Talking App Kit was created to help iPhone developers quickly install talking abilities into their apps. Now, Talking App Kit receives a significant update enhancing every part of the kit (downloadable now). This was a big efficiency update. The kit became smaller, lighter, faster, added more support, and works smoother than ever. The kit takes only one click to install, and one line to begin speaking and listening in your app. Give it a try.
What’s Been Updated
1) Forwards compatibility for the framework – Swift Library Evolution Support. Works with all Xcode versions.
No matter how many times Swift is updated, how often Xcode updates, we’ll never have to release a new re-compiled version. Our pre-compiled Swift frameworks contain interface translation files for future versions. This has been tested with Xcode 12 and 13. It works great. It was hard to achieve, because of so many requirements for evolution support to work. This is a new thing as of 2 years, so people are still afraid of distributing Swift code pre-compiled. We are pioneers on this front.
2) Device and Simulator support for the framework.
We have simulator support now! It runs on simulator, and as we’ve seen, talks too. Listening may work also. I’m not super concerned with testing this as operation on simulator is not critical. The main items here I wanted to address was the horrible error they’d see when Xcode automatically selects the simulator. They might have gotten stuck before.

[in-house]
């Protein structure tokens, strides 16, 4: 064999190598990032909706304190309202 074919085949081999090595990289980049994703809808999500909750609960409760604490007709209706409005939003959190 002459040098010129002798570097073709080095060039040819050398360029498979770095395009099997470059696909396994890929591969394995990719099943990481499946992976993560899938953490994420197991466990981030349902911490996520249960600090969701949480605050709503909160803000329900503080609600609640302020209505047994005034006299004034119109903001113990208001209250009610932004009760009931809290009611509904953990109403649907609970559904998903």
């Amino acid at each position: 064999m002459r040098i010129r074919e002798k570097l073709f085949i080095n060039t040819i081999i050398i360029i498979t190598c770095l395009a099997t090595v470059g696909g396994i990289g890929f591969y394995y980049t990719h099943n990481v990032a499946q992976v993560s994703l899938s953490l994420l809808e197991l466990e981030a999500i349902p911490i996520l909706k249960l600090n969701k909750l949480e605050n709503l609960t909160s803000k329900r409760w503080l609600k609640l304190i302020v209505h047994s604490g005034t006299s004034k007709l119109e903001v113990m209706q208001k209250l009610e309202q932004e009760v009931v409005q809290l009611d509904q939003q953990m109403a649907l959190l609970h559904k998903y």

3) Bitcode support.
This is a big one. This gives anyone using our kit the ability to achieve a MUCH smaller app size in the App Store once they submit their app. Instead of requiring our whole framework, Apple will smartly take only the slices necessary for the person downloading (AKA iPhone only, or iPad only). I’ve been eyeing it for a long time, but unable to achieve due to dependent frameworks (not ours, but namely Opus and Ogg which we use to stream audio). I’ve recompiled these old-timer frameworks using source into simulator/device builds which contain both and with bitcode support.
4) Clang & Swift optimization.
This is also big. I was able to turn on both types of optimization resulting in faster and smaller code in the end. This was not on before, because of Opus and Ogg. After recompiling these manually from source, I was able to gain optimization.
5) XCFramework style adopted.
This is Apple’s newest format, as of 2 years ago. This allows simulator and iPhone frameworks to be compiled inside the same package and any other platforms also. Therefore, we could add Apple TV support and still ship the same framework file. Everything in one umbrella. Apple also does smart things with this type of framework to optimize behind the scenes.
6) Beautiful documentation.
We now ship with our framework packaged inside Apple’s new auto-generated documentation (.doccarchive) only available on Xcode 13. It looks great.
7) Installer issues fixed, faster, and installer reporting.
We now get emails when anything goes wrong in the installer, even if they just click cancel we get an email with their computer name. On other errors, we get more information like their bundle identifier, app name, and more to help us diagnose instantly if there are ever problems.